By Brian L. Milne, Energy Editor, Schneider Electric
For the first time since the middle of December, the U.S. average price for regular grade gasoline moved lower according to the Energy Information Administration’s (EIA) weekly survey, pressured by worries over economic growth and the effect on fuel demand, along with lower asking prices by suppliers in moving out winter grade gasoline.
The EIA reported a 2.5 cents decline in the U.S. gasoline average for the week-ended March 4 to $3.759 gallon, ending 10 consecutive weeks in which the national average increased. From Dec. 17 through Feb. 25, the national average surged 53 cents or 16.3% to a $3.784 gallon five-month high.
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Don’t think a downtrend has started however, with wholesale costs again climbing, while gasoline’s futures contract posted a fresh 5-1/2 month high in beginning the second full week of March. And there’s a new wrinkle, the cost of compliance credits regarding the Renewable Fuel Standard has spiked, adding to gasoline wholesale prices that will be passed through to retail outlets.
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After pressured, in part, on slashed offers for gasoline to move out winter product, trade sources were talking of tight supply for summer grade gasoline near term, which bolstered cash prices. Additionally, some in the market said talk that the spring turnaround season ended early this year were misplaced, saying ongoing maintenance continues to limit output as US refineries.
The EIA shows the run rate for US refineries at 82.2% for the week-ended March 1, a nearly one-year low. Meanwhile, the domestic supply of gasoline has been drawn down for four consecutive weeks, now sitting at its lowest inventory level of 2013 while hugging the five-year average for the third straight week. It should be noted that the decline in gasoline supply is following its seasonal trend.
And almost suddenly, the cost for Renewable Identification Numbers, a government established credit used by obligated parties—oil refineries, blenders and importers—to show compliance in meeting the RFS spiked on concern over the “blend wall.”
The blend wall refers to near saturation of ethanol in the U.S. gasoline market based on a 10% concentration level, with E10 the maximum lawful fuel for all traditional vehicles. E15, a 15% ethanol concentration level in gasoline, did get a partial waiver from the Environmental Protection Agency (EPA) for certain newer vehicles and light trucks. However, most retail outlets have declined to add E15 to their islands on concern about product liability issues, while many automakers would void a warranty if a fuel with more than 10% ethanol is used. There are flex-fuel vehicles that can be fueled with a blend as high as 85% ethanol to 15% gasoline, but the E85 market has been slow to develop.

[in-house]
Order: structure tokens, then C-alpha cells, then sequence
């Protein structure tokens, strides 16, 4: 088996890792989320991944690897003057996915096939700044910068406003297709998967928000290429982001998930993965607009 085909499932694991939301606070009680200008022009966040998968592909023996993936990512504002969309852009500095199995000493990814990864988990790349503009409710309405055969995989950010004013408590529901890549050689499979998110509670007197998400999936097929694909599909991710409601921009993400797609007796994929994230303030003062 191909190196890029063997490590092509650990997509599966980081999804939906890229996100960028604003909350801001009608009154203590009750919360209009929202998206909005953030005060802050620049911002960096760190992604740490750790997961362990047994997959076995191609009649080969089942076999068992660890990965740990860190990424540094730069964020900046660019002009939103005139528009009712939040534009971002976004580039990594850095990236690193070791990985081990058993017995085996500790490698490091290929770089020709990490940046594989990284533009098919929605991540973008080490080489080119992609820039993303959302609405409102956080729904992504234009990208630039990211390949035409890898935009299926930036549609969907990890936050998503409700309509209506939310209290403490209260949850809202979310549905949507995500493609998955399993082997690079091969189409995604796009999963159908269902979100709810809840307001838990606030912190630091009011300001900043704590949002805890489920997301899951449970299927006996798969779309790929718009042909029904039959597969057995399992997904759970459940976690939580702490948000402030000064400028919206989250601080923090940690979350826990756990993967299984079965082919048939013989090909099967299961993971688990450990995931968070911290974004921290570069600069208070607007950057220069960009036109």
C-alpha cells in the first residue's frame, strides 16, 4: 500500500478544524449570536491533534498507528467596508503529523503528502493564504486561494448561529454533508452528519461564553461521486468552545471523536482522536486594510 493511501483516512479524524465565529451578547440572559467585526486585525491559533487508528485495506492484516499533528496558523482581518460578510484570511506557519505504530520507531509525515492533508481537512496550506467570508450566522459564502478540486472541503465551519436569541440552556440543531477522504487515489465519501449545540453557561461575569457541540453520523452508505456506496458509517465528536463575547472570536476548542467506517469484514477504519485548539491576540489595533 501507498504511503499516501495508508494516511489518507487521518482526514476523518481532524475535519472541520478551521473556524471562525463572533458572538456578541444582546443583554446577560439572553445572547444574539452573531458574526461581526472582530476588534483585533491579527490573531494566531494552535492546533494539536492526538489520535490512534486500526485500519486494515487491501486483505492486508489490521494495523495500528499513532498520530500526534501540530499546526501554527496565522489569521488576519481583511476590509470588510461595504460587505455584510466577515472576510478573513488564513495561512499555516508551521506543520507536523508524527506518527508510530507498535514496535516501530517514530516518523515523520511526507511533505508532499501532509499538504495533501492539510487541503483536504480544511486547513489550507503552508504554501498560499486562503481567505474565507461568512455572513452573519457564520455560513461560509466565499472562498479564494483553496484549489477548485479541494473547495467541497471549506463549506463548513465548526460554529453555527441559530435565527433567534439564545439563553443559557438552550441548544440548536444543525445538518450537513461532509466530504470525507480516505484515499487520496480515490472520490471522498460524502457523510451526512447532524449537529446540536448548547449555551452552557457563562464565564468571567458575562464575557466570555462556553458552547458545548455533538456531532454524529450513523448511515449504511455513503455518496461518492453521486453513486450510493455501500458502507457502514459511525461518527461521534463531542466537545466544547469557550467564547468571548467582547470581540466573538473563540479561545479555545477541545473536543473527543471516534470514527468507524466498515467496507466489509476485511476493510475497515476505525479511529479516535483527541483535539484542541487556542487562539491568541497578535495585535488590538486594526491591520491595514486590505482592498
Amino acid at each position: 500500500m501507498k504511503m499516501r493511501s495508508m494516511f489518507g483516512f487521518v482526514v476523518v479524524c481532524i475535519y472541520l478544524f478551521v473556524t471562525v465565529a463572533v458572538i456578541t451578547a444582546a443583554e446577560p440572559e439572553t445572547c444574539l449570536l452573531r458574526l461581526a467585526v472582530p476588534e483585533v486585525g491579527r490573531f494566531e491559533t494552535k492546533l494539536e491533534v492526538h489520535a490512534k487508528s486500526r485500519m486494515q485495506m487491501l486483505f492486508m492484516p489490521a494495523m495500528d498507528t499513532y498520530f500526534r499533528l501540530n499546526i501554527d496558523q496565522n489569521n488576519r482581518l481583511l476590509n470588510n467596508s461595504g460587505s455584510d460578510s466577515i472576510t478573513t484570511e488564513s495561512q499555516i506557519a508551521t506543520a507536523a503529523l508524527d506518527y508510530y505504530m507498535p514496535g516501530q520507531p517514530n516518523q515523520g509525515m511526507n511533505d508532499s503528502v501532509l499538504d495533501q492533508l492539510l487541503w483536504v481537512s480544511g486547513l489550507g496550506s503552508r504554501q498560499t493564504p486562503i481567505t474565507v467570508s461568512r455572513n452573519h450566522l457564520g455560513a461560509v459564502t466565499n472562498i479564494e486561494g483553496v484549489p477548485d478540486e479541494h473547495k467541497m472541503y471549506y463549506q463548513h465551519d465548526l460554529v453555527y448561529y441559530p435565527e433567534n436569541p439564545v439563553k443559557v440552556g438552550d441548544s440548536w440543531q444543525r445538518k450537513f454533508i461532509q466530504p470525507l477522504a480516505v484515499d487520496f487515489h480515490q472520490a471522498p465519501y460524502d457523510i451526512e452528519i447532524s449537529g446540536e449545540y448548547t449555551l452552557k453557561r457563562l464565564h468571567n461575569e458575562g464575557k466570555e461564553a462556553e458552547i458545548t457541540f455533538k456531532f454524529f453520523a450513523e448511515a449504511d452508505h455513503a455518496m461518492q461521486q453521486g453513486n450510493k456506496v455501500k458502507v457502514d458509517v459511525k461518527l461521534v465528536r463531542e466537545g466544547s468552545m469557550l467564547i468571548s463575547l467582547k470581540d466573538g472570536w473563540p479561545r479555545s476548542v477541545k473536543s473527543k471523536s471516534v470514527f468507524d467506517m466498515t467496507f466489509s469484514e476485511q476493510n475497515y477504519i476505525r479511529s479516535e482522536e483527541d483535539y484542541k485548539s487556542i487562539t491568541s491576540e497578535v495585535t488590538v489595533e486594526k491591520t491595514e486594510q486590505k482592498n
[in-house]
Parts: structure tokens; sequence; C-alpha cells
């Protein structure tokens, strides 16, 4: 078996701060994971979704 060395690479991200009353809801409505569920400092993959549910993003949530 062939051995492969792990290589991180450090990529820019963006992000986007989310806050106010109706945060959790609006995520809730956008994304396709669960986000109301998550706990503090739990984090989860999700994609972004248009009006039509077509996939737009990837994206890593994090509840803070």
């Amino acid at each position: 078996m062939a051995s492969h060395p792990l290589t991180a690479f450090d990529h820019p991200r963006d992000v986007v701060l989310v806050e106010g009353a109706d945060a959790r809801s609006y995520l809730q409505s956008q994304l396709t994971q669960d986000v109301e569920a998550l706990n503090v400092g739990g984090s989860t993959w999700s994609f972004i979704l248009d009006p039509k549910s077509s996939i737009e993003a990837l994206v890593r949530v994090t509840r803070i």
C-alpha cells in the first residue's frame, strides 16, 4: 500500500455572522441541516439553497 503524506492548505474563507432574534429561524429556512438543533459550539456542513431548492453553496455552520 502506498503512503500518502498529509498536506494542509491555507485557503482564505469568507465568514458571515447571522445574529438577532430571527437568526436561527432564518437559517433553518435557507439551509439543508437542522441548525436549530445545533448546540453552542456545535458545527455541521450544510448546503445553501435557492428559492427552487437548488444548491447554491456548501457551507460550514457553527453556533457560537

Amid declining gasoline demand compared with historical averages and an increasing RFS, with as much as 13.8 billion gallons of ethanol mandated for use this year, the oil industry has now said the blend wall has been hit. Trade groups for the oil industry such as the American Petroleum Institute have called the RFS “unworkable,” and are seeking repeal.
In the meantime, RINs have soared in value on worry that there would be a shortage of the compliance credits if not this year, then in 2014. An obligated party can carry over a maximum of 20% of unused RINs from the previous year to meet current obligations. In 2014, the RFS for renewable fuel, essentially satisfied with corn-based ethanol, increases by another 600,000 gallons from this year.
Consider the value of a RIN has spiked by more than a $1 in 2013, jumping from 7.0 cents to $1.15. That cost is now moving through the supply chain.
In futures trading, the New York Mercantile Exchange Reformulated Blendstock for Oxygenate Blending contract has spiked from a $2.28270 gallon low on Feb. 28, which coincided with the expiration of the March winter grade contract, to a $3.2672 gallon 5-1/2 month high on March 11. That’s a 44.0cts or 15.6% move in less than two weeks.
The contract has since reversed from the high on worries over slowing industrial expansion in China, the world’s second largest consumer of oil, and the knock-on effect it would have on oil demand. Yet, the risk remains on the upside for gasoline, especially if a drop in the U.S. unemployment rate in February to a better than four-year low at 7.7% signals an enduring recovery in the jobs market.
About the Author
Brian L. Milne is the Energy Editor for Schneider Electric—a leading business-to-business provider of real-time commodity information services among many other activities. Milne has been focused on the energy industry for 17 years as an analyst, journalist and editor. He can be reached at email@example.com.